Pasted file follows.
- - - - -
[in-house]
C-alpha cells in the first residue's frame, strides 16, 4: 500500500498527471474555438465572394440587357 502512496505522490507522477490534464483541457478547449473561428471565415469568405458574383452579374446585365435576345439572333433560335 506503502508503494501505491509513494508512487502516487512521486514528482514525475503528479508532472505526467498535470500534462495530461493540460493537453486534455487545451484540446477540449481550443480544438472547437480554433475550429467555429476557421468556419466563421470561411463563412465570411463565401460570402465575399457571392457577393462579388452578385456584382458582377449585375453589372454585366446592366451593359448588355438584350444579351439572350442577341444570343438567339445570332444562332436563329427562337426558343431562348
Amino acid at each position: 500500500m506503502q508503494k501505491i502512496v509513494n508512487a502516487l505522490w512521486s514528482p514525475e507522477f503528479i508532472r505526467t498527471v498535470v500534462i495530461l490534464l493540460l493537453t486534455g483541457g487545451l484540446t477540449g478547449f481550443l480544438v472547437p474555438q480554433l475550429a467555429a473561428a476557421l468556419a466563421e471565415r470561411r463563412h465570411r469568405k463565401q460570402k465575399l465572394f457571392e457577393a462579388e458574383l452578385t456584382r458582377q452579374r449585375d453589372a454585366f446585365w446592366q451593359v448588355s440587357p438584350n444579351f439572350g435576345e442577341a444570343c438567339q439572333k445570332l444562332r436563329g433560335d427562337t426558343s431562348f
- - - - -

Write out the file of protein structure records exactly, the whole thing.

[in-house]
C-alpha cells in the first residue's frame, strides 16, 4: 500500500498527471474555438465572394440587357 502512496505522490507522477490534464483541457478547449473561428471565415469568405458574383452579374446585365435576345439572333433560335 506503502508503494501505491509513494508512487502516487512521486514528482514525475503528479508532472505526467498535470500534462495530461493540460493537453486534455487545451484540446477540449481550443480544438472547437480554433475550429467555429476557421468556419466563421470561411463563412465570411463565401460570402465575399457571392457577393462579388452578385456584382458582377449585375453589372454585366446592366451593359448588355438584350444579351439572350442577341444570343438567339445570332444562332436563329427562337426558343431562348
Amino acid at each position: 500500500m506503502q508503494k501505491i502512496v509513494n508512487a502516487l505522490w512521486s514528482p514525475e507522477f503528479i508532472r505526467t498527471v498535470v500534462i495530461l490534464l493540460l493537453t486534455g483541457g487545451l484540446t477540449g478547449f481550443l480544438v472547437p474555438q480554433l475550429a467555429a473561428a476557421l468556419a466563421e471565415r470561411r463563412h465570411r469568405k463565401q460570402k465575399l465572394f457571392e457577393a462579388e458574383l452578385t456584382r458582377q452579374r449585375d453589372a454585366f446585365w446592366q451593359v448588355s440587357p438584350n444579351f439572350g435576345e442577341a444570343c438567339q439572333k445570332l444562332r436563329g433560335d427562337t426558343s431562348f